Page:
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New Tech Works to Open Window to Communication

Technology has taken over so many parts of our day-to-day lives — from quickly looking up directions, to booking tickets to new and amazing assistive devices.  As incredible as the latest trends and advancements are, modern technology has received some slack for improving trivial problems, in lieu of working to advance issues that could substantially solve problems that have historically limited the human condition.

At the annual Consumer Electronics Show (CES), the year’s biggest technology conference, one unit stuck out from the almost-constant unveilings of the latest gadget, phone and/or touch screen units.

Robot Friend?

Enter Leka, a smart toy robot that in some ways resembles a child-friendly robot featured in the latest Star Wars movies.  Instead of selling an up-to-date operating system or an upgrade or two, Leka offers real purpose – to assist children with autism and/or other developmental disabilities learn and communicate with others.  The device is meant for therapy institutions and/or educational establishments that focus on autism and other conditions.  It can be controlled by either a caregiver or set so that children of any age or adults with more severe disabilities can break through social hurdles to progress at a pace that is best for their unique circumstance.  Since these individuals often have trouble interacting, learning in traditional environments or taking social cues, toys like Leka act as a buffer, to foster a bond that may not be achievable through typical interactions with an adult.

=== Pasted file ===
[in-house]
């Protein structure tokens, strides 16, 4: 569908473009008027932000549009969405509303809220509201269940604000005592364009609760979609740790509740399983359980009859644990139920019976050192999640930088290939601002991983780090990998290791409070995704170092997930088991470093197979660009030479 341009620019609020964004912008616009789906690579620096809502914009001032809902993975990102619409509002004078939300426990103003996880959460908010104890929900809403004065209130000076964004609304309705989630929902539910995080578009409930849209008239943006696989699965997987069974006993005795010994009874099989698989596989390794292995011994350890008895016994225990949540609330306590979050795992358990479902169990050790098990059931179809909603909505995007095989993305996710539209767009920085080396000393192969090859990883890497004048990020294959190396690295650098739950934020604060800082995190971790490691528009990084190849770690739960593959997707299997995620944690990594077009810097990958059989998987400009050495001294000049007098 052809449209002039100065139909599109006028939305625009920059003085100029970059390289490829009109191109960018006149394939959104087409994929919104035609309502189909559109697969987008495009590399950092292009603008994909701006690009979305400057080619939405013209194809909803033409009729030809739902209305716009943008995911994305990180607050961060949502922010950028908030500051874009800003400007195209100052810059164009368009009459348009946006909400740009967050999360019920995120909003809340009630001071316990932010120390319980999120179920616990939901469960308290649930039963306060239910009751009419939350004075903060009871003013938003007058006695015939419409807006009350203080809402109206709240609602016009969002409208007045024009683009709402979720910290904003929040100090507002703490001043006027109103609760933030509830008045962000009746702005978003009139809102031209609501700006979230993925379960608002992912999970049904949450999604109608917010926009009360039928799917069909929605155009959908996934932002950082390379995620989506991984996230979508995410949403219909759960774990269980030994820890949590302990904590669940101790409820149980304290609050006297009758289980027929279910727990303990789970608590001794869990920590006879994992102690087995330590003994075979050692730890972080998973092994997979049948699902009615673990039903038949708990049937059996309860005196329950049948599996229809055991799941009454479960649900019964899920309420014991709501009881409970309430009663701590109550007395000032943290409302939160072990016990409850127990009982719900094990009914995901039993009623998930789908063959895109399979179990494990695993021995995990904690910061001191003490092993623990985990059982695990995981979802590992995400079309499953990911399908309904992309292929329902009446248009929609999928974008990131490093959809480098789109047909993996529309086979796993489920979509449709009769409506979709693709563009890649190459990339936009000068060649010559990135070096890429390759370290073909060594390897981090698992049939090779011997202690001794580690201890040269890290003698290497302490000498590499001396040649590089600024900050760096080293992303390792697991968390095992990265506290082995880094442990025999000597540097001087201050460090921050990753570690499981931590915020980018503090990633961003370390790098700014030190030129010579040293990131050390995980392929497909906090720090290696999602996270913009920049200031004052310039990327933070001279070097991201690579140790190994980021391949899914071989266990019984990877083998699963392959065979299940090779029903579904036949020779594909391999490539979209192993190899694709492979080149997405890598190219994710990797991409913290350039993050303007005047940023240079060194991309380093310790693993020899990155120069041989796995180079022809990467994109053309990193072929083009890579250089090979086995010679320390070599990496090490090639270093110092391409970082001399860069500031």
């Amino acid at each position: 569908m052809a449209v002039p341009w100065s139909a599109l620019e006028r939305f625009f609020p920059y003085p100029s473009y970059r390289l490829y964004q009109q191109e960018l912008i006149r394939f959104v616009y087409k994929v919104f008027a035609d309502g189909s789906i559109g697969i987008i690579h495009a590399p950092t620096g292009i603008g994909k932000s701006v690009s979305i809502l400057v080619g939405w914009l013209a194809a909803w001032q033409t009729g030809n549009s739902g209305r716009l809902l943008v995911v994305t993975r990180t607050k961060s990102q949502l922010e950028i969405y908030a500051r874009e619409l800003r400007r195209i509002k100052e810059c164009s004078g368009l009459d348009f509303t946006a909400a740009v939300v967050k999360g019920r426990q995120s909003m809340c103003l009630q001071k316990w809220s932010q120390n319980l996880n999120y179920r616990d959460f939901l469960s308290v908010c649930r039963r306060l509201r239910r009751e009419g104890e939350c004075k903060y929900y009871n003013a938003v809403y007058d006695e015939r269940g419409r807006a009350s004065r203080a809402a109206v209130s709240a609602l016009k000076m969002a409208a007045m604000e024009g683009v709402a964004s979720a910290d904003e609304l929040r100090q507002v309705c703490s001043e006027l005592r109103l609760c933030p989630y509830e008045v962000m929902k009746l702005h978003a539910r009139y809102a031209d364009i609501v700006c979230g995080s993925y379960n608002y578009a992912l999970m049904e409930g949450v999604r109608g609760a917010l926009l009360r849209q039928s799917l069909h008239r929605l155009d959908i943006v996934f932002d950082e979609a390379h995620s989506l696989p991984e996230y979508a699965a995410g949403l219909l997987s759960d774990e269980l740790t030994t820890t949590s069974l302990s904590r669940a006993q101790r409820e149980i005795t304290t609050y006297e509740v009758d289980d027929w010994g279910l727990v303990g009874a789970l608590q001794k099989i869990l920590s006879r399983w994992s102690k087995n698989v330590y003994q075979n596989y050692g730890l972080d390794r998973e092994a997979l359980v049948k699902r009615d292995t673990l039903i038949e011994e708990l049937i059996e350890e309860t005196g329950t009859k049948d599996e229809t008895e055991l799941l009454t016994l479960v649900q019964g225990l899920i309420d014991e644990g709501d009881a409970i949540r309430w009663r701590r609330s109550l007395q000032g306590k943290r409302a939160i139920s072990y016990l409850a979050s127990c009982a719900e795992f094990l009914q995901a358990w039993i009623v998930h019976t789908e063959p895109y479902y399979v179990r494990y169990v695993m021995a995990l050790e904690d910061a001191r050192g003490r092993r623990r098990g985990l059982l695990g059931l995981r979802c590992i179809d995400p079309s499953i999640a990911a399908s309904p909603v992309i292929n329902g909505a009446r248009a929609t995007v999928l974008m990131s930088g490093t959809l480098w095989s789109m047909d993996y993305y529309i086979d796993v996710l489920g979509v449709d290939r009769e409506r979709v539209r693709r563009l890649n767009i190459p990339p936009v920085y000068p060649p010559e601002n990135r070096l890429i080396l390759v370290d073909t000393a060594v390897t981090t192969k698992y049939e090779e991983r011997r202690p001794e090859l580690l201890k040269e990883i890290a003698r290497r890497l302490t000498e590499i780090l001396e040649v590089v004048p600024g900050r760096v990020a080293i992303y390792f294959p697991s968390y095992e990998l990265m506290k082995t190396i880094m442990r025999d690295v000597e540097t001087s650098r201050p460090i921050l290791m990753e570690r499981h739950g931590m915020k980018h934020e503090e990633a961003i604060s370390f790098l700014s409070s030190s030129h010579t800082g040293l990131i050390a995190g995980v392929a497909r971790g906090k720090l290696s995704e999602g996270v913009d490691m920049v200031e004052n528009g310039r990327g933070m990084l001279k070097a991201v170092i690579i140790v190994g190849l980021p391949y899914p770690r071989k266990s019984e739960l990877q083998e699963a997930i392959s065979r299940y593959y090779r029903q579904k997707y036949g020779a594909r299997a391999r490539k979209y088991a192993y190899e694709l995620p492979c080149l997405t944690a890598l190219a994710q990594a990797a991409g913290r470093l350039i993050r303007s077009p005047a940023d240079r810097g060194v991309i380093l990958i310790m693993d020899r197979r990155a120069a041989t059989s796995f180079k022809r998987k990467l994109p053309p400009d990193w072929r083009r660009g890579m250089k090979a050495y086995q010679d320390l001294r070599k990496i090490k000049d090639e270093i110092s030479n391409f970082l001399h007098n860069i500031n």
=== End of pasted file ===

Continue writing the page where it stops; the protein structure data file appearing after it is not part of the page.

Not Just Bells and Whistles

The toy illuminates with colorful lights, plays music, vibrates and even contains a screen showing a myriad of facial expressions or displays photos and videos.  But its main function is to allow users to play interactive educational games that can be customized to fit children with different levels and needs.  The games range from simple – asking a children to identify a number or color to more difficult – challenging the child to react to social cues and interact with an adult overseeing the experience.  Via repetitive actions, the toy is designed to be a reliable and safe bedrock for individuals with disabilities to count on and learn through.

Toys designed to build on and improve cognitive function or development can typically cost thousands of dollars, and the French startup that goes by the same name (Leka) that built it envisions its price tag of around $750 dollars will allow parents to purchase it instead of relying on a facility or institution to provide its intended window to communication.  The company plans on delivering the product by November of this year.


Here on our blog, we love to share stories of the advancement and acknowledgement of individuals with developmental disabilities in Buffalo NY, and all over the US. Leka is an outstanding example of how far we’ve come in the last few years in assistive technology that helps benefit children and teens with developmental disabilities. For more news and interesting stories, check out our facebook page, and stay tuned to the Aspire of WNY blog!

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